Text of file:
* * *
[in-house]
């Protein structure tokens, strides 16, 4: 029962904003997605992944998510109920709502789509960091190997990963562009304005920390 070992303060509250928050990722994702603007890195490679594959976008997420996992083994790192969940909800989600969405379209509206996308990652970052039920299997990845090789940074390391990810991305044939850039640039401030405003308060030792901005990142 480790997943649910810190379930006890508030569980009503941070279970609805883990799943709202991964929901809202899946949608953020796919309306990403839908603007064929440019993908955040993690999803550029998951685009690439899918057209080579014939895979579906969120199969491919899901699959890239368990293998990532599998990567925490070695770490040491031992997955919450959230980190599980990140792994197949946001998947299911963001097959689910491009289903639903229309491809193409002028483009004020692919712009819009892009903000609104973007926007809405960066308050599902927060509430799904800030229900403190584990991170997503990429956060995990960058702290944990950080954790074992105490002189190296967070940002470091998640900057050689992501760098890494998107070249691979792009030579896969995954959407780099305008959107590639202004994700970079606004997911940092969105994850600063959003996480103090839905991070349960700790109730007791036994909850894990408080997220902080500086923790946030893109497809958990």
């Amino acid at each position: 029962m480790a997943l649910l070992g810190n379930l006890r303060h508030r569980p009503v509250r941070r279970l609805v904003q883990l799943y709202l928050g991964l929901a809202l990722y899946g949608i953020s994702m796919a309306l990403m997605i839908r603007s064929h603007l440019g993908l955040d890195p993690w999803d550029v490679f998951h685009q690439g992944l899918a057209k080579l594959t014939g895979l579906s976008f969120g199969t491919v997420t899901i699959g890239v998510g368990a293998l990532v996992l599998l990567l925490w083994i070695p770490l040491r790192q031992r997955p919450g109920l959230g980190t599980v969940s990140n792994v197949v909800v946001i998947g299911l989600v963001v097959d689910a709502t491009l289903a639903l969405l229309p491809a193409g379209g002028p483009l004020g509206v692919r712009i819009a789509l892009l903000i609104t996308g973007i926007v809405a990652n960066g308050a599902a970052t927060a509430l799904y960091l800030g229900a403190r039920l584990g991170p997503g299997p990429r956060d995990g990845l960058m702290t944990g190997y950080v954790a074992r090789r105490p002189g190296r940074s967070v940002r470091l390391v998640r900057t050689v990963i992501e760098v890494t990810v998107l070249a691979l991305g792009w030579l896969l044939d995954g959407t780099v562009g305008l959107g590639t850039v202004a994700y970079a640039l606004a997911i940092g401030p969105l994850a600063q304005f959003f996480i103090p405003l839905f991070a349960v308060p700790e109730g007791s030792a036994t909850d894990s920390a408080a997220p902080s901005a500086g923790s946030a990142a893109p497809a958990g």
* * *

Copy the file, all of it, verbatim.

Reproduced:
[in-house]
């Protein structure tokens, strides 16, 4: 029962904003997605992944998510109920709502789509960091190997990963562009304005920390 070992303060509250928050990722994702603007890195490679594959976008997420996992083994790192969940909800989600969405379209509206996308990652970052039920299997990845090789940074390391990810991305044939850039640039401030405003308060030792901005990142 480790997943649910810190379930006890508030569980009503941070279970609805883990799943709202991964929901809202899946949608953020796919309306990403839908603007064929440019993908955040993690999803550029998951685009690439899918057209080579014939895979579906969120199969491919899901699959890239368990293998990532599998990567925490070695770490040491031992997955919450959230980190599980990140792994197949946001998947299911963001097959689910491009289903639903229309491809193409002028483009004020692919712009819009892009903000609104973007926007809405960066308050599902927060509430799904800030229900403190584990991170997503990429956060995990960058702290944990950080954790074992105490002189190296967070940002470091998640900057050689992501760098890494998107070249691979792009030579896969995954959407780099305008959107590639202004994700970079606004997911940092969105994850600063959003996480103090839905991070349960700790109730007791036994909850894990408080997220902080500086923790946030893109497809958990």
């Amino acid at each position: 029962m480790a997943l649910l070992g810190n379930l006890r303060h508030r569980p009503v509250r941070r279970l609805v904003q883990l799943y709202l928050g991964l929901a809202l990722y899946g949608i953020s994702m796919a309306l990403m997605i839908r603007s064929h603007l440019g993908l955040d890195p993690w999803d550029v490679f998951h685009q690439g992944l899918a057209k080579l594959t014939g895979l579906s976008f969120g199969t491919v997420t899901i699959g890239v998510g368990a293998l990532v996992l599998l990567l925490w083994i070695p770490l040491r790192q031992r997955p919450g109920l959230g980190t599980v969940s990140n792994v197949v909800v946001i998947g299911l989600v963001v097959d689910a709502t491009l289903a639903l969405l229309p491809a193409g379209g002028p483009l004020g509206v692919r712009i819009a789509l892009l903000i609104t996308g973007i926007v809405a990652n960066g308050a599902a970052t927060a509430l799904y960091l800030g229900a403190r039920l584990g991170p997503g299997p990429r956060d995990g990845l960058m702290t944990g190997y950080v954790a074992r090789r105490p002189g190296r940074s967070v940002r470091l390391v998640r900057t050689v990963i992501e760098v890494t990810v998107l070249a691979l991305g792009w030579l896969l044939d995954g959407t780099v562009g305008l959107g590639t850039v202004a994700y970079a640039l606004a997911i940092g401030p969105l994850a600063q304005f959003f996480i103090p405003l839905f991070a349960v308060p700790e109730g007791s030792a036994t909850d894990s920390a408080a997220p902080s901005a500086g923790s946030a990142a893109p497809a958990g």